13. Mark C. Berger, 1988. "Predicted Future Earnings and Choice of College Major," ILR Review, Cornell University, ILR School, vol. 41(3), pages 418-429, April.
  14. N. Gregory Mankiw & Stephen P. Zeldes, 1990. "The Consumption of Stockholders and Non-Stockholders," NBER Working Papers 3402, National Bureau of Economic Research, Inc.
  15. Bernheim, B. Douglas & Garrett, Daniel M., 2003. "The effects of financial education in the workplace: evidence from a survey of households," Journal of Public Economics, Elsevier, vol. 87(7-8), pages 1487-1519, August.
  16. Luigi Guiso & Michael Haliassos & Tullio Jappelli, 2002. "Household Stockholding in Europe: Where Do We Stand and Where Do We Go?," University of Cyprus Working Papers in Economics 0209, University of Cyprus Department of Economics.
  17. Annette Vissing-Jorgensen, 2004. "Perspectives on Behavioral Finance: Does "Irrationality" Disappear with Wealth? Evidence from Expectations and Actions," NBER Chapters, in: NBER Macroeconomics Annual 2003, Volume 18, pages 139-208 National Bureau of Economic Research, Inc.
  18. Robert J. Willis & Sherwin Rosen, 1978. "Education and Self-Selection," NBER Working Papers 0249, National Bureau of Economic Research, Inc.
  19. Annette Vissing-Jorgensen, 2002. "Towards an Explanation of Household Portfolio Choice Heterogeneity: Nonfinancial Income and Participation Cost Structures," NBER Working Papers 8884, National Bureau of Economic Research, Inc.
  20. Heckman, James J, 1979. "Sample Selection Bias as a Specification Error," Econometrica, Econometric Society, vol. 47(1), pages 153-61, January.
  21. Luis M. Viceira, 2001. "Optimal Portfolio Choice for Long-Horizon Investors with Nontradable Labor Income," Journal of Finance, American Finance Association, vol. 56(2), pages 433-470, 04.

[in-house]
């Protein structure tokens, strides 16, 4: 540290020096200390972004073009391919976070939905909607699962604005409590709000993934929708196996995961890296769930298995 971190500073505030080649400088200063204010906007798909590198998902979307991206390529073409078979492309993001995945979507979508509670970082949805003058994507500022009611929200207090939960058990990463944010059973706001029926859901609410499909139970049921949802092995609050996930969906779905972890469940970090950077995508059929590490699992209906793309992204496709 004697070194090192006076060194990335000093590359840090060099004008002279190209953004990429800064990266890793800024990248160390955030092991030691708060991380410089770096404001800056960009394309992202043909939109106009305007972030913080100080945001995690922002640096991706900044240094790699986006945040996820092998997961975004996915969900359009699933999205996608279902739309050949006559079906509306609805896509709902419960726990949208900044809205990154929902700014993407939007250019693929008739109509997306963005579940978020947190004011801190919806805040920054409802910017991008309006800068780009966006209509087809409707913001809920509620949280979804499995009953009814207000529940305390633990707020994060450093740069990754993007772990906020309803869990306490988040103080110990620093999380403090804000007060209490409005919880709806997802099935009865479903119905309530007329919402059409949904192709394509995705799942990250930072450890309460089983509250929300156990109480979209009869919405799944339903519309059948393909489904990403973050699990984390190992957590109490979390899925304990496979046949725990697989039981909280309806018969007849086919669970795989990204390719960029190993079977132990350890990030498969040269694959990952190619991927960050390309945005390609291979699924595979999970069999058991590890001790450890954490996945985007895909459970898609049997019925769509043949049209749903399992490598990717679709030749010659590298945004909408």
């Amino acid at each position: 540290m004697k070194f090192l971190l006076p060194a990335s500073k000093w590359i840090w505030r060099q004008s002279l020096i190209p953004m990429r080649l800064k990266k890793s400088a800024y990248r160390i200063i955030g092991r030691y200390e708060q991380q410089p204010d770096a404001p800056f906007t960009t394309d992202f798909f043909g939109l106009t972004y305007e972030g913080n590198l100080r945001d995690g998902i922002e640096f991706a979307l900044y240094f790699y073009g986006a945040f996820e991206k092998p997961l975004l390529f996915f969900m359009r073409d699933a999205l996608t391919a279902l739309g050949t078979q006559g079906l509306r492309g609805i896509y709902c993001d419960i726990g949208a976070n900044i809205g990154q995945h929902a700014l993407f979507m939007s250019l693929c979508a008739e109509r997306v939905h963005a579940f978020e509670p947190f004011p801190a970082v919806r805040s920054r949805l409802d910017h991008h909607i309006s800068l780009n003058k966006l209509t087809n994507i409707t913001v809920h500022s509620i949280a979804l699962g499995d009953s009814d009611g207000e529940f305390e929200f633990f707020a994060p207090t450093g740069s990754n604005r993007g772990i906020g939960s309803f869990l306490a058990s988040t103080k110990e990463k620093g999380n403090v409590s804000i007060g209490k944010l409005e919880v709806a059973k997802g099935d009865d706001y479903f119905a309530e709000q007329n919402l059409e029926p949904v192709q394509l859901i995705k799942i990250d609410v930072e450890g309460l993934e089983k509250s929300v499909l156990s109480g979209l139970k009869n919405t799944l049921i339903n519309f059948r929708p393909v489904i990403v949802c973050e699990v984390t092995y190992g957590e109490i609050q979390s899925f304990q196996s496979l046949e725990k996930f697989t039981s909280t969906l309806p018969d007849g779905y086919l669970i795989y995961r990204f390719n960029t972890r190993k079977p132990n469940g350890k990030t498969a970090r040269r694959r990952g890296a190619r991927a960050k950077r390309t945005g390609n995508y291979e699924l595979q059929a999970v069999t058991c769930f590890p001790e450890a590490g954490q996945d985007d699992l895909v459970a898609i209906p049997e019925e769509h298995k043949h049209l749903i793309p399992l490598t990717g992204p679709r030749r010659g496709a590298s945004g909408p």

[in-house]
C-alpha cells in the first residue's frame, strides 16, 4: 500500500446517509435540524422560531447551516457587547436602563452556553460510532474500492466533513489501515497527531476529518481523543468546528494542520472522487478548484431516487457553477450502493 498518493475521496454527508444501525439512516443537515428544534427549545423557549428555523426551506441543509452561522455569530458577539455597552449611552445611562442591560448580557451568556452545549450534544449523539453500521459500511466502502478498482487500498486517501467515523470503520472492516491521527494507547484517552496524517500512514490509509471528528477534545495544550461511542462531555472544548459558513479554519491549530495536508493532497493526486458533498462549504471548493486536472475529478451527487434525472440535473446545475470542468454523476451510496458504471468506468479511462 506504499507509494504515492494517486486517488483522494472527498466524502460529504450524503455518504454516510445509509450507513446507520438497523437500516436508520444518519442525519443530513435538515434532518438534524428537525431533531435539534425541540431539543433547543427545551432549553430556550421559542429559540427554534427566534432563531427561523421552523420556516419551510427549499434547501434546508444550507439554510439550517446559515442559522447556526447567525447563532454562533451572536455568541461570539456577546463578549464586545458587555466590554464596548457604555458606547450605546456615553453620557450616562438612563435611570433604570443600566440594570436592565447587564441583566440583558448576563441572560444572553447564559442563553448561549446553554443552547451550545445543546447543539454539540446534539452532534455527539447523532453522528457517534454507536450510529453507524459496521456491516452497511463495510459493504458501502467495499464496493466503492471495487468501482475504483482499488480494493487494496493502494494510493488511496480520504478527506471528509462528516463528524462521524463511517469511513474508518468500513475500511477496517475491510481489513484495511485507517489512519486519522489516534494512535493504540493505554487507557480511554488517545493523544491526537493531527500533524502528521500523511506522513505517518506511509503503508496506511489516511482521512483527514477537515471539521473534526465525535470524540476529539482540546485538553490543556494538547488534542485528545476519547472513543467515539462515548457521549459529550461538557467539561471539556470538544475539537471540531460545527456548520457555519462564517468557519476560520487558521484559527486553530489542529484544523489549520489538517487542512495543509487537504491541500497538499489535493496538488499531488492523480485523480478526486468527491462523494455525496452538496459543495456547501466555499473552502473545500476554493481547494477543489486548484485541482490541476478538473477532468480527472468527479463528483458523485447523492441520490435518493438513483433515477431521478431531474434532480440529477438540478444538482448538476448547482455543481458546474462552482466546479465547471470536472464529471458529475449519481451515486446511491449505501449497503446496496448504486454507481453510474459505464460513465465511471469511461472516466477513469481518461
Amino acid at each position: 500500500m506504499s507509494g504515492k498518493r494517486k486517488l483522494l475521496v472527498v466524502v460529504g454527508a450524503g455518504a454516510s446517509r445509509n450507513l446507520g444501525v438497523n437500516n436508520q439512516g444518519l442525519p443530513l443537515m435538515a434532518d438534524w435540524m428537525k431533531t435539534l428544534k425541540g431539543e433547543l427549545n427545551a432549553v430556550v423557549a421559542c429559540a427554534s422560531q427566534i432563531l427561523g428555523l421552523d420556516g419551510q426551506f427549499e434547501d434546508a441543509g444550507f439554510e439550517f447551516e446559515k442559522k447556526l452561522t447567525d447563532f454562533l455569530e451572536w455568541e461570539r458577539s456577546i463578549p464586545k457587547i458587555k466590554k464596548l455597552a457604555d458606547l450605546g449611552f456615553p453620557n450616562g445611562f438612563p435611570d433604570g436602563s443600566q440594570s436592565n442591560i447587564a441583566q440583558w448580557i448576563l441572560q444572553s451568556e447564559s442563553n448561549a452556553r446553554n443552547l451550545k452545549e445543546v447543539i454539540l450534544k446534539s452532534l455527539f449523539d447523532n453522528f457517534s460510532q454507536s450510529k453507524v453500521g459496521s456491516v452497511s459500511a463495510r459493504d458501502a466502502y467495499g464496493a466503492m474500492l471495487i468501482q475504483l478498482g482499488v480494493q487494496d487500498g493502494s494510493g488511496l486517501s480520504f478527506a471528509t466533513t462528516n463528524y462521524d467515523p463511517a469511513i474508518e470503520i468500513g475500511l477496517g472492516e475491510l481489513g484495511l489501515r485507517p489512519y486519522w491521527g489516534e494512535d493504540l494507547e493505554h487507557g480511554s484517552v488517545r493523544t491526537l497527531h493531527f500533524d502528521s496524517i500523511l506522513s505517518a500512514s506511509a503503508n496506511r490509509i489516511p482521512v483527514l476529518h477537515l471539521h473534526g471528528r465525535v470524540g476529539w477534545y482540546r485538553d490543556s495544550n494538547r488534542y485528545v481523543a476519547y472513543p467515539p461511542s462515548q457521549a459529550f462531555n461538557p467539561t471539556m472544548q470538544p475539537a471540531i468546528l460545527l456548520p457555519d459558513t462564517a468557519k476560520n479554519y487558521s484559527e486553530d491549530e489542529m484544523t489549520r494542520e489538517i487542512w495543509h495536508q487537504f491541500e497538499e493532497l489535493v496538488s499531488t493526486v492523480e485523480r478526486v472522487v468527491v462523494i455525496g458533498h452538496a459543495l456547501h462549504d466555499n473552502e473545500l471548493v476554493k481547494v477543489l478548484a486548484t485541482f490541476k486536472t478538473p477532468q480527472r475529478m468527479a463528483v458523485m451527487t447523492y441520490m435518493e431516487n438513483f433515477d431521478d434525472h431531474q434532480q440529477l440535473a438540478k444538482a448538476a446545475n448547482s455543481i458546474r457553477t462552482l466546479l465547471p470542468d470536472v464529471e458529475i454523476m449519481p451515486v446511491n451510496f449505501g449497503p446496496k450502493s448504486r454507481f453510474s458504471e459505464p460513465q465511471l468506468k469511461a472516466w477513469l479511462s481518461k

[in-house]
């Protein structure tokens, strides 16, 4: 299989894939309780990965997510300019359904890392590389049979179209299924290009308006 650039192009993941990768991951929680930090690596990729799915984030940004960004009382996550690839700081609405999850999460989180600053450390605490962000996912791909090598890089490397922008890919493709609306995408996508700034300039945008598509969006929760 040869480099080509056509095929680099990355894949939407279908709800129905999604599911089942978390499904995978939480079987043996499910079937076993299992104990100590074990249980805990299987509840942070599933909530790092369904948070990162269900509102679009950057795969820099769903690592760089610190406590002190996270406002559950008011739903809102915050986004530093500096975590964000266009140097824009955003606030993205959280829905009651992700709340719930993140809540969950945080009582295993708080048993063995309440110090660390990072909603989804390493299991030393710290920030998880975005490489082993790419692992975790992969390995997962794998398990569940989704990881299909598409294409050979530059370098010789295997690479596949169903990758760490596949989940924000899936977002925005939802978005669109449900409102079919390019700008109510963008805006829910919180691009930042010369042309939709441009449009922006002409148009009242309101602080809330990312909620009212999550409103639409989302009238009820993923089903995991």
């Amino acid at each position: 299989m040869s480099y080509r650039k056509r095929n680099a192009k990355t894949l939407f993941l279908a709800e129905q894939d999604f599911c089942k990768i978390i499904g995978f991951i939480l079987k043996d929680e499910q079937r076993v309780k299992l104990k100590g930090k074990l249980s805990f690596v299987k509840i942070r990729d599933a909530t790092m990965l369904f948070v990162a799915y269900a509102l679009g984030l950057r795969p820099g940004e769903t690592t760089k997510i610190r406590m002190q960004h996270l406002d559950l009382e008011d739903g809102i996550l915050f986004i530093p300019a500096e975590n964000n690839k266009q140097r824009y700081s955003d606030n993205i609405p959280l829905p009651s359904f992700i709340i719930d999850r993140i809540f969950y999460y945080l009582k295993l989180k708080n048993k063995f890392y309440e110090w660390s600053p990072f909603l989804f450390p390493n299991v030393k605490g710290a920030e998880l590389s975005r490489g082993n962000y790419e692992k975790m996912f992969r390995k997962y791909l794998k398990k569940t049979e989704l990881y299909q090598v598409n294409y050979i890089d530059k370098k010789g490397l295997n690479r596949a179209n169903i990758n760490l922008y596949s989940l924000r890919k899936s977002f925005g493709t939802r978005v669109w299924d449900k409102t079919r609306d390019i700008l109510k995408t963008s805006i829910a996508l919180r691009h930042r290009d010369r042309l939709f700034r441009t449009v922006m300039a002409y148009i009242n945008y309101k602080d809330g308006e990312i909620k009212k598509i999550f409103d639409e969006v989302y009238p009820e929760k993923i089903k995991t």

22. Arcidiacono, Peter, 2004. "Ability sorting and the returns to college major," Journal of Econometrics, Elsevier, vol. 121(1-2), pages 343-375.
  23. Fatih Guvenen & Burhanettin Kuruscu, 2006. "Does Market Incompleteness Matter for Asset Prices?," Journal of the European Economic Association, MIT Press, vol. 4(2-3), pages 484-492, 04-05.
  24. Grinblatt, Mark & Keloharju, Matti, 2000. "The investment behavior and performance of various investor types: a study of Finland's unique data set," Journal of Financial Economics, Elsevier, vol. 55(1), pages 43-67, January.
  25. Joël Peress, 2004. "Wealth, Information Acquisition, and Portfolio Choice," Review of Financial Studies, Society for Financial Studies, vol. 17(3), pages 879-914.
  26. Mundlak, Yair, 1978. "On the Pooling of Time Series and Cross Section Data," Econometrica, Econometric Society, vol. 46(1), pages 69-85, January.
  27. Basak, Suleyman & Cuoco, Domenico, 1998. "An Equilibrium Model with Restricted Stock Market Participation," Review of Financial Studies, Society for Financial Studies, vol. 11(2), pages 309-41.
  28. Harrison Hong & Jeffrey D. Kubik & Jeremy C. Stein, 2001. "Social Interaction and Stock-Market Participation," NBER Working Papers 8358, National Bureau of Economic Research, Inc.
  29. Jonathan A. Parker, 2001. "The Consumption Risk of the Stock Market," Brookings Papers on Economic Activity, Economic Studies Program, The Brookings Institution, vol. 32(2), pages 279-348.
Full references (including those not matched with items on IDEAS)

This item is not listed on Wikipedia, on a reading list or among the top items on IDEAS.

When requesting a correction, please mention this item's handle: RePEc:oup:revfin:v:12:y:2008:i:3:p:465-496. See general information about how to correct material in RePEc.

For technical questions regarding this item, or to correct its authors, title, abstract, bibliographic or download information, contact: (Oxford University Press)

or (Christopher F. Baum)

If you have authored this item and are not yet registered with RePEc, we encourage you to do it here. This allows to link your profile to this item. It also allows you to accept potential citations to this item that we are uncertain about.

If references are entirely missing, you can add them using this form.

If the full references list an item that is present in RePEc, but the system did not link to it, you can help with this form.

If you know of missing items citing this one, you can help us creating those links by adding the relevant references in the same way as above, for each refering item. If you are a registered author of this item, you may also want to check the "citations" tab in your profile, as there may be some citations waiting for confirmation.

Please note that corrections may take a couple of weeks to filter through the various RePEc services.

This information is provided to you by IDEAS at the Research Division of the Federal Reserve Bank of St. Louis using RePEc data.